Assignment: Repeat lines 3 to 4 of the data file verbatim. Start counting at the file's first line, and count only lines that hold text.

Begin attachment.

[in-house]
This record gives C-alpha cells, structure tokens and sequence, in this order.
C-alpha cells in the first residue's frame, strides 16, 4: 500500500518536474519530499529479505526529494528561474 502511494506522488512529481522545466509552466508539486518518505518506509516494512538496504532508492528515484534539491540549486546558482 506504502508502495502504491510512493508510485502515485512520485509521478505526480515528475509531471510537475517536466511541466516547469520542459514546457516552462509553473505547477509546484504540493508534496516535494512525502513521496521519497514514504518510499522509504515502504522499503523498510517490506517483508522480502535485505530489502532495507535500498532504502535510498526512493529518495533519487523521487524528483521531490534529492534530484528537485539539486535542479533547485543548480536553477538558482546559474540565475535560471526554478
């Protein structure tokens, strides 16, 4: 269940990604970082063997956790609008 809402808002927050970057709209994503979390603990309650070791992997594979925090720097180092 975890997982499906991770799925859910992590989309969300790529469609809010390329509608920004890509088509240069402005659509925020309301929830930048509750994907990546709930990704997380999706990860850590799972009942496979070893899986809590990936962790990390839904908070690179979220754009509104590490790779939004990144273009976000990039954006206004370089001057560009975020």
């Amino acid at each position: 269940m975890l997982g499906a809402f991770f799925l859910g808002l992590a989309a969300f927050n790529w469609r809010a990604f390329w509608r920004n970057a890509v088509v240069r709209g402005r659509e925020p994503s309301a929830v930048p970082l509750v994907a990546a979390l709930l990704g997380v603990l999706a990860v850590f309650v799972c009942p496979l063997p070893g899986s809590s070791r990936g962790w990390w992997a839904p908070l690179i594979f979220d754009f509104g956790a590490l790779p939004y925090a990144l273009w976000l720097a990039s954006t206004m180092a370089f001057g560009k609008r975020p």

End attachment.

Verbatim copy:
C-alpha cells in the first residue's frame, strides 16, 4: 500500500518536474519530499529479505526529494528561474 502511494506522488512529481522545466509552466508539486518518505518506509516494512538496504532508492528515484534539491540549486546558482 506504502508502495502504491510512493508510485502515485512520485509521478505526480515528475509531471510537475517536466511541466516547469520542459514546457516552462509553473505547477509546484504540493508534496516535494512525502513521496521519497514514504518510499522509504515502504522499503523498510517490506517483508522480502535485505530489502532495507535500498532504502535510498526512493529518495533519487523521487524528483521531490534529492534530484528537485539539486535542479533547485543548480536553477538558482546559474540565475535560471526554478
């Protein structure tokens, strides 16, 4: 269940990604970082063997956790609008 809402808002927050970057709209994503979390603990309650070791992997594979925090720097180092 975890997982499906991770799925859910992590989309969300790529469609809010390329509608920004890509088509240069402005659509925020309301929830930048509750994907990546709930990704997380999706990860850590799972009942496979070893899986809590990936962790990390839904908070690179979220754009509104590490790779939004990144273009976000990039954006206004370089001057560009975020």